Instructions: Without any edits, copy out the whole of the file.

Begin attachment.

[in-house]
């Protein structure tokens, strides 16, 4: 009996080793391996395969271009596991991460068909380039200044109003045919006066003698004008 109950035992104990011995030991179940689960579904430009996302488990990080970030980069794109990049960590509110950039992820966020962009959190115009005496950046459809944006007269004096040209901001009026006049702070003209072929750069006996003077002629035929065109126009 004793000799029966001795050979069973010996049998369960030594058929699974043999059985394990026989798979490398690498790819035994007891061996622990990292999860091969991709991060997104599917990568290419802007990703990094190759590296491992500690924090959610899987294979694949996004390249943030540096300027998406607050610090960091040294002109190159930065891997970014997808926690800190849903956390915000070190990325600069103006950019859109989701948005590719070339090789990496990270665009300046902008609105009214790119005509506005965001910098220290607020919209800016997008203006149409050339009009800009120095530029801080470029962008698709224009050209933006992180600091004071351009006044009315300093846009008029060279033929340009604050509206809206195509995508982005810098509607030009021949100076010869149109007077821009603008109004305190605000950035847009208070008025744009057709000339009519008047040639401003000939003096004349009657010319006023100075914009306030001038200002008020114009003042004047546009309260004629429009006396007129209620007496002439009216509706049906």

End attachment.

[in-house]
């Protein structure tokens, strides 16, 4: 009996080793391996395969271009596991991460068909380039200044109003045919006066003698004008 109950035992104990011995030991179940689960579904430009996302488990990080970030980069794109990049960590509110950039992820966020962009959190115009005496950046459809944006007269004096040209901001009026006049702070003209072929750069006996003077002629035929065109126009 004793000799029966001795050979069973010996049998369960030594058929699974043999059985394990026989798979490398690498790819035994007891061996622990990292999860091969991709991060997104599917990568290419802007990703990094190759590296491992500690924090959610899987294979694949996004390249943030540096300027998406607050610090960091040294002109190159930065891997970014997808926690800190849903956390915000070190990325600069103006950019859109989701948005590719070339090789990496990270665009300046902008609105009214790119005509506005965001910098220290607020919209800016997008203006149409050339009009800009120095530029801080470029962008698709224009050209933006992180600091004071351009006044009315300093846009008029060279033929340009604050509206809206195509995508982005810098509607030009021949100076010869149109007077821009603008109004305190605000950035847009208070008025744009057709000339009519008047040639401003000939003096004349009657010319006023100075914009306030001038200002008020114009003042004047546009309260004629429009006396007129209620007496002439009216509706049906």